• The Ways We Create

    By Ian Cusson

    Composer-in-Residence and Circle of Artists member Ian Cusson

    As a kid, I was always making things. So when I started taking piano lessons, putting sounds together came naturally. I’d start with improvisatory play at the piano, and that turned into creating larger and more elaborate works. This always felt like a form of storytelling to me, which is probably why, even as a young kid, I was excited about opera.

    I remember once waiting for my music lessons to begin and hearing my teacher give the student ahead of me a very vivid description of Aida — what it might have looked like, and how its staging could work. They listened to excerpts and I was totally enthralled by all of it. This teacher later introduced me to the work of composer Benjamin Britten; once I heard Peter Grimes, I was hooked.

    Being a composer, and in particular a composer of contemporary opera, is an interesting job. We all know the stereotype of opera as a relic of the past, but to me, it’s always spoken to the nature of humanity and the questions of the day. As Composer-in-Residence, I’ve been privileged to see first-hand how exciting it is to invest in opera as a growing and evolving art form.

    My residency has had two facets. One was the commissioning of Fantasma, a new opera for young audiences. Composing an opera is something I could have done outside the residency, but, working in the COC’s incredibly collaborative environment with singers from the Ensemble Studio program, we were able to rehearse and workshop the opera in real time. The second facet of the residency was being immersed in the life and day-to-day activities of an opera house; I visited the props department, spent time with the hair and makeup people, and got to spend time with wonderful people from almost every department across the organization. I really got to see and experience the way an opera company functions, and understand the practicalities and the considerations a composer may not necessarily be aware of otherwise.

    Ian Cusson (centre) in a workshop for Fantasma with Simona Genga (left) and stage director and dramaturg Julie McIsaac

    Working in this collaborative environment has informed the way I write for singers, and the way I approach text. I got to know the singers of the Ensemble Studio very well. I would often hear them in their lessons and coaching sessions and, as a result, could tailor music more specifically for them. I hope this very integrated way of working and creating will become a model in new opera creation. An opera is never only a composer’s work — it’s informed by singers, musicians, and whole creative teams who have deep and varied experience in the art form. These people have expertise that I don’t; they may question the way something is written, or tell me if something feels unnatural in the voice, or suggest different options. Working in an environment like this makes for stronger, more cohesive, and compelling work.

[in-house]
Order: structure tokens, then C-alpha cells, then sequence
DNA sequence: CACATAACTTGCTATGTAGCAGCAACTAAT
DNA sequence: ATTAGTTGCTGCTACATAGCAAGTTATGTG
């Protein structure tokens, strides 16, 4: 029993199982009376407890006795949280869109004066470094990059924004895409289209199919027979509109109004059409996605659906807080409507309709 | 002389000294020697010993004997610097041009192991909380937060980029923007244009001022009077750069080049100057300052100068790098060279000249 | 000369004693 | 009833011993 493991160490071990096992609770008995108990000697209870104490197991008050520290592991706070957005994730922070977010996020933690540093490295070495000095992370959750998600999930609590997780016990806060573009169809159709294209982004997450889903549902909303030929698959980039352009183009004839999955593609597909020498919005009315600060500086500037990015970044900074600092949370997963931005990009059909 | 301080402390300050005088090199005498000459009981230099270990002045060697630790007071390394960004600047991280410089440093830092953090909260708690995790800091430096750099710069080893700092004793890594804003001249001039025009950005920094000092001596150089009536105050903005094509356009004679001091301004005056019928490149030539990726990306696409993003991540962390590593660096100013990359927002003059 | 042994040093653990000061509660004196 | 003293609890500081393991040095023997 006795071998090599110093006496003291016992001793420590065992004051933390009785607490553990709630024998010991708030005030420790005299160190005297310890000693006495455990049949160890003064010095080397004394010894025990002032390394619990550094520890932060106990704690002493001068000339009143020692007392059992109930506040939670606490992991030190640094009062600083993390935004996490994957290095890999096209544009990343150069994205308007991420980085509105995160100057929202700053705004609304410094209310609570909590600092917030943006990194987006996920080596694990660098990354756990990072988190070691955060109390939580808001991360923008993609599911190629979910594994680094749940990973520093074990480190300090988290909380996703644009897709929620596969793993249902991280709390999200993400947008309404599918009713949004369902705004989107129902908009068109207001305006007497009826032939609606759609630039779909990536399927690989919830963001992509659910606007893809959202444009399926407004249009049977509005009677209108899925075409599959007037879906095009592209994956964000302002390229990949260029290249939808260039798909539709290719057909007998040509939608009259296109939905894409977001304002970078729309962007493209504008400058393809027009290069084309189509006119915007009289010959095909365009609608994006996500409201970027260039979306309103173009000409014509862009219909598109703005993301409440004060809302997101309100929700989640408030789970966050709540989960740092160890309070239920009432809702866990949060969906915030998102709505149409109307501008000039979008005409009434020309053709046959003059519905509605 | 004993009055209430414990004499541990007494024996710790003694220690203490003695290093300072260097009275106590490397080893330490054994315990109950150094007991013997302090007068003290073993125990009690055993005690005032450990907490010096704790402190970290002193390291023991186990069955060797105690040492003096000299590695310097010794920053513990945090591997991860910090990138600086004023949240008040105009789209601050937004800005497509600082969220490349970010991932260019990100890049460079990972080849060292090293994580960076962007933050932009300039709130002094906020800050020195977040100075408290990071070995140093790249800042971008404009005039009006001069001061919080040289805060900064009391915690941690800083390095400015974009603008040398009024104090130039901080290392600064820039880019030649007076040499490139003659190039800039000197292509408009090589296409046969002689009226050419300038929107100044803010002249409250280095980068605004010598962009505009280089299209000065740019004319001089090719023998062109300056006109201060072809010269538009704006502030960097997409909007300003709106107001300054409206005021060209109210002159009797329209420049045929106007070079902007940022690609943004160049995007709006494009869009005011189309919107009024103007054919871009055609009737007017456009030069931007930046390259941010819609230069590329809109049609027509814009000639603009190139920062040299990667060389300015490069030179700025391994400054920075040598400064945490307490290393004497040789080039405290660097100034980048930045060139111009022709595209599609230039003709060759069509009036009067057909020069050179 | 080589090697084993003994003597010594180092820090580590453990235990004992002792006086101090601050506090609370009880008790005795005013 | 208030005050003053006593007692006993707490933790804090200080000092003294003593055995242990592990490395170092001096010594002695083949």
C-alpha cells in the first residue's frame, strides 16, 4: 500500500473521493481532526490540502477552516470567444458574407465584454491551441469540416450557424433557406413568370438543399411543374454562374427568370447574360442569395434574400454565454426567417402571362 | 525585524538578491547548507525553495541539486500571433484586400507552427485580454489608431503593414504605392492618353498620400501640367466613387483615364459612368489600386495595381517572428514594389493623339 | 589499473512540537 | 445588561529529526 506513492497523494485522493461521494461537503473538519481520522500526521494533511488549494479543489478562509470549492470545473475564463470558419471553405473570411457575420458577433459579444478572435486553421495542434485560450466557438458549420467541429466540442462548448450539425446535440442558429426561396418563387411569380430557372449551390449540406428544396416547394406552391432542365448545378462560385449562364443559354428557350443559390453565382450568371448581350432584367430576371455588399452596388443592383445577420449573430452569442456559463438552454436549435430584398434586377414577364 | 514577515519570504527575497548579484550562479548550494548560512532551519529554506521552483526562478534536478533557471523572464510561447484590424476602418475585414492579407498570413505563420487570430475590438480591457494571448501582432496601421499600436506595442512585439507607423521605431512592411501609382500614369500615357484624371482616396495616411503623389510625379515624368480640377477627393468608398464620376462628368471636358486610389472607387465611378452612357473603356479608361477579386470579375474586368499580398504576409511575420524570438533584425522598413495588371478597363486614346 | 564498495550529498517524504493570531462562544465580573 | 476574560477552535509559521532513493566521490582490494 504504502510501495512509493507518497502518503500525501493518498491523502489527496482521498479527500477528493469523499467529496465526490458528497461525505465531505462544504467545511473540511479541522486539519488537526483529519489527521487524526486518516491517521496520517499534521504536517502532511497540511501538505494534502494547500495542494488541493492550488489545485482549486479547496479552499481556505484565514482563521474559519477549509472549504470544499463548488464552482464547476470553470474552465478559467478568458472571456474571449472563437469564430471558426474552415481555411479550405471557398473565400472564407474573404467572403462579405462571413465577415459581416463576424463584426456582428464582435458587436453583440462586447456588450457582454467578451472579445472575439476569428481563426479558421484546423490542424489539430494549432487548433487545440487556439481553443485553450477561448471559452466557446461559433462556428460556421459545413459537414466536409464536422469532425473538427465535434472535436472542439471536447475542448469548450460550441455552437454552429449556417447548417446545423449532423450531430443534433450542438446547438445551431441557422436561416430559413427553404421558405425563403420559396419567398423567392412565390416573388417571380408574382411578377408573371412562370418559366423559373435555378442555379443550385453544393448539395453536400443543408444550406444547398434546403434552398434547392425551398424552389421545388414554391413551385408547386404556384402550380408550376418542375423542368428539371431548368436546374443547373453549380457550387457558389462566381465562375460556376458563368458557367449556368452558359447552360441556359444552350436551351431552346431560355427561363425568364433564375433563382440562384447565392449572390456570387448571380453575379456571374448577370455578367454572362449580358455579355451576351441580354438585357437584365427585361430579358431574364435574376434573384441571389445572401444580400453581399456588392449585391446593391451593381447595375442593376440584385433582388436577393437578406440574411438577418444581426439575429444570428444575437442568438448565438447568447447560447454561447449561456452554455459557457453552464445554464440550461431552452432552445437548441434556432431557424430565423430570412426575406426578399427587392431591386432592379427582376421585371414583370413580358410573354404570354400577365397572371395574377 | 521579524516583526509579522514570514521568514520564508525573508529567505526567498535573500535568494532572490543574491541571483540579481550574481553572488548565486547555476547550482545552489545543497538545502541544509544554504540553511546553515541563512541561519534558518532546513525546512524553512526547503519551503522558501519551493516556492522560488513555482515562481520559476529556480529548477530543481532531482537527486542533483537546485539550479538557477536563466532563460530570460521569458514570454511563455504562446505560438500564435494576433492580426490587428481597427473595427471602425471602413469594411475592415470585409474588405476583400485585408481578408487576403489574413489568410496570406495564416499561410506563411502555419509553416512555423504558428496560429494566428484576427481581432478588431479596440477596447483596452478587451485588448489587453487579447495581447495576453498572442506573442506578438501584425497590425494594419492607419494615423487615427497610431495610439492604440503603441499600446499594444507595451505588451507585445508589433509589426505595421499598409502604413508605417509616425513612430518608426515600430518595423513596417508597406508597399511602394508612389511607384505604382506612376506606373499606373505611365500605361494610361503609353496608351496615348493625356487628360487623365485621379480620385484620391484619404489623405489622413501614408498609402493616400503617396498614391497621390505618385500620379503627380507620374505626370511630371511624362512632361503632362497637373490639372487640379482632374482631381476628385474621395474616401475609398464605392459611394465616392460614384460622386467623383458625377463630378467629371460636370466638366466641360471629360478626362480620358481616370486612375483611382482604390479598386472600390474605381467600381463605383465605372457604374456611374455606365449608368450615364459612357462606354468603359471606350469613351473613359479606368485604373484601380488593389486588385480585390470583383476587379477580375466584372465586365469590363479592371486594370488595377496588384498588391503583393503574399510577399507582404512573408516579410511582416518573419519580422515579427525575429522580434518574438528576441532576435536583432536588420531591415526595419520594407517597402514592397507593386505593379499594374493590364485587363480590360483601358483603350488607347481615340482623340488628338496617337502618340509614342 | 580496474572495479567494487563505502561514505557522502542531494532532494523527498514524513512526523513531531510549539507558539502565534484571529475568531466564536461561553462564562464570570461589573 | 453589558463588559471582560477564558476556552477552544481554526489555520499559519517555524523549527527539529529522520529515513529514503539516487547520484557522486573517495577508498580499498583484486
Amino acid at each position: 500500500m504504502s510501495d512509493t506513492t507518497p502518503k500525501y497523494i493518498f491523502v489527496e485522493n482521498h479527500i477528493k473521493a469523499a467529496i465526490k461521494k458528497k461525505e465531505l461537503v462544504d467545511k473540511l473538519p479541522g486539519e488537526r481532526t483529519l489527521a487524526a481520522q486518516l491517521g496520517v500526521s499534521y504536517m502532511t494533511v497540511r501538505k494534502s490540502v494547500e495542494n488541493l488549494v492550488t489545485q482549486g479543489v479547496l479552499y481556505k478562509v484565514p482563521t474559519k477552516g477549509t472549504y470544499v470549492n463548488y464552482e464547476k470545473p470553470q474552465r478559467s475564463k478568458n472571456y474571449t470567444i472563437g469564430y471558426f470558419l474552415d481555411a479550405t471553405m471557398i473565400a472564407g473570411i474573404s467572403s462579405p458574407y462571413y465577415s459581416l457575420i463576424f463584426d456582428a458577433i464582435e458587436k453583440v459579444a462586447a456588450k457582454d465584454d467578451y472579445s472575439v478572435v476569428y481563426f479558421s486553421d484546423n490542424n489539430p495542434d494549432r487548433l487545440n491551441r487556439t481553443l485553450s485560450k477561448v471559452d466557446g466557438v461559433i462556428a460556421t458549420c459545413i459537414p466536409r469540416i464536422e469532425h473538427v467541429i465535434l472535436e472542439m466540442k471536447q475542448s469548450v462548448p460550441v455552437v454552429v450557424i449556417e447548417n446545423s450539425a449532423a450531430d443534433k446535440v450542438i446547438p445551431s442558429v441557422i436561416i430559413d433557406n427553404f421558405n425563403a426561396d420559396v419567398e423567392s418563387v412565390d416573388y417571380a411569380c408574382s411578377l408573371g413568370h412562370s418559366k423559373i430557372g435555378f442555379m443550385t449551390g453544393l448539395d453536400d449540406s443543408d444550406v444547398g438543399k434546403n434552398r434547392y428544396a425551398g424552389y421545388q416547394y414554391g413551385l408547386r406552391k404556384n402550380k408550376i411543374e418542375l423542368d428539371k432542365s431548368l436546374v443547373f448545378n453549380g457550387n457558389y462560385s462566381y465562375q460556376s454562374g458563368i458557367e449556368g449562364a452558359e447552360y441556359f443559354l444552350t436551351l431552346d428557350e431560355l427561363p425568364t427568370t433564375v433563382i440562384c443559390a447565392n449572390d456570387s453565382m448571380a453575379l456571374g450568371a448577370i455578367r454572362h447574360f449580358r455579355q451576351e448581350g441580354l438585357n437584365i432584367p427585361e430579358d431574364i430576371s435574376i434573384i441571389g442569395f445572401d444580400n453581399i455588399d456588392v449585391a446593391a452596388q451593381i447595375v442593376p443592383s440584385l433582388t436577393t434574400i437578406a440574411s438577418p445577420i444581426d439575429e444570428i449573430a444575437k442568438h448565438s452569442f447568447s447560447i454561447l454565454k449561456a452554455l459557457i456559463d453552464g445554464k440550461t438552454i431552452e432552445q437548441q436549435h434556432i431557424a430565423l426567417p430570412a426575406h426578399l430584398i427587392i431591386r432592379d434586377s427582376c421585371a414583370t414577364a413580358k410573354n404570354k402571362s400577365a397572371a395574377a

When I think about great opera, I think about works that speak deeply to the human condition — the core human desires of longing, love, loss, joy, sorrow and pain, greed, and generosity. The power of art, and opera in particular, is that it holds a mirror up allowing us to see ourselves and forcing us to confront the question, “Who am I?” Great art shows us how to live and how to die — in that way, it gives us new insight into what it means to be a human being. Ensuring this art form remains vital and vibrant necessitates the creation of new works that allow us to continue looking in that mirror and see ourselves against the backdrop of the world in which we live now.

    Ian Cusson performing at a Spotlight Series event with Marjorie Maltais

    Committing resources to new work development and investing in creators with diverse perspectives and voices is how opera can continue this important work. There are wonderful spaces across the country in which to create small works, but it's rare to get an opportunity to create something on a larger scale with the infrastructure and the support that a larger project requires. Moreover, COC residencies are helping to elevate underrepresented voices and give artists the agency to lead their own conception of a work. Opening up space for diverse voices and perspectives is huge: it’s how we know art is still holding up that mirror to society. The Canadian Opera Company is a leading organization doing that work in this country, and I’m excited to hear about more of that work as it continues to unfold, and for others to experience all the exciting things going on within the company.
    Posted in Composer-in-Residence

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